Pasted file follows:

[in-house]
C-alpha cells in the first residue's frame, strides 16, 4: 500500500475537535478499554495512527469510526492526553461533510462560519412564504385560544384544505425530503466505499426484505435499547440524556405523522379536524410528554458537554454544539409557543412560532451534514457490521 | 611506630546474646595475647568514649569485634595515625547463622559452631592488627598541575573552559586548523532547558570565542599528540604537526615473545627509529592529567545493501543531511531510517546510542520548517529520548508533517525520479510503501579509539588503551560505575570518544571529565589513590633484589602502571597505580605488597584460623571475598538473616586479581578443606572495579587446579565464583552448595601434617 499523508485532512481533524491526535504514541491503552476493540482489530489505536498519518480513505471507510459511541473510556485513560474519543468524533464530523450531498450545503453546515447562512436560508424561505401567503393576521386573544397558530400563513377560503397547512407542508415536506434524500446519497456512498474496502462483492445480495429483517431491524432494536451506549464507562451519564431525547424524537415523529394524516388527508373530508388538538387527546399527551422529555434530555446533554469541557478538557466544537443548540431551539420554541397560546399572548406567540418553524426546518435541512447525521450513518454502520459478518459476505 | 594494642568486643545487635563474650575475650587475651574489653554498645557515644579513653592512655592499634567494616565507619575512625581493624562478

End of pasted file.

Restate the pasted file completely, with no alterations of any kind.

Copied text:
[in-house]
C-alpha cells in the first residue's frame, strides 16, 4: 500500500475537535478499554495512527469510526492526553461533510462560519412564504385560544384544505425530503466505499426484505435499547440524556405523522379536524410528554458537554454544539409557543412560532451534514457490521 | 611506630546474646595475647568514649569485634595515625547463622559452631592488627598541575573552559586548523532547558570565542599528540604537526615473545627509529592529567545493501543531511531510517546510542520548517529520548508533517525520479510503501579509539588503551560505575570518544571529565589513590633484589602502571597505580605488597584460623571475598538473616586479581578443606572495579587446579565464583552448595601434617 499523508485532512481533524491526535504514541491503552476493540482489530489505536498519518480513505471507510459511541473510556485513560474519543468524533464530523450531498450545503453546515447562512436560508424561505401567503393576521386573544397558530400563513377560503397547512407542508415536506434524500446519497456512498474496502462483492445480495429483517431491524432494536451506549464507562451519564431525547424524537415523529394524516388527508373530508388538538387527546399527551422529555434530555446533554469541557478538557466544537443548540431551539420554541397560546399572548406567540418553524426546518435541512447525521450513518454502520459478518459476505 | 594494642568486643545487635563474650575475650587475651574489653554498645557515644579513653592512655592499634567494616565507619575512625581493624562478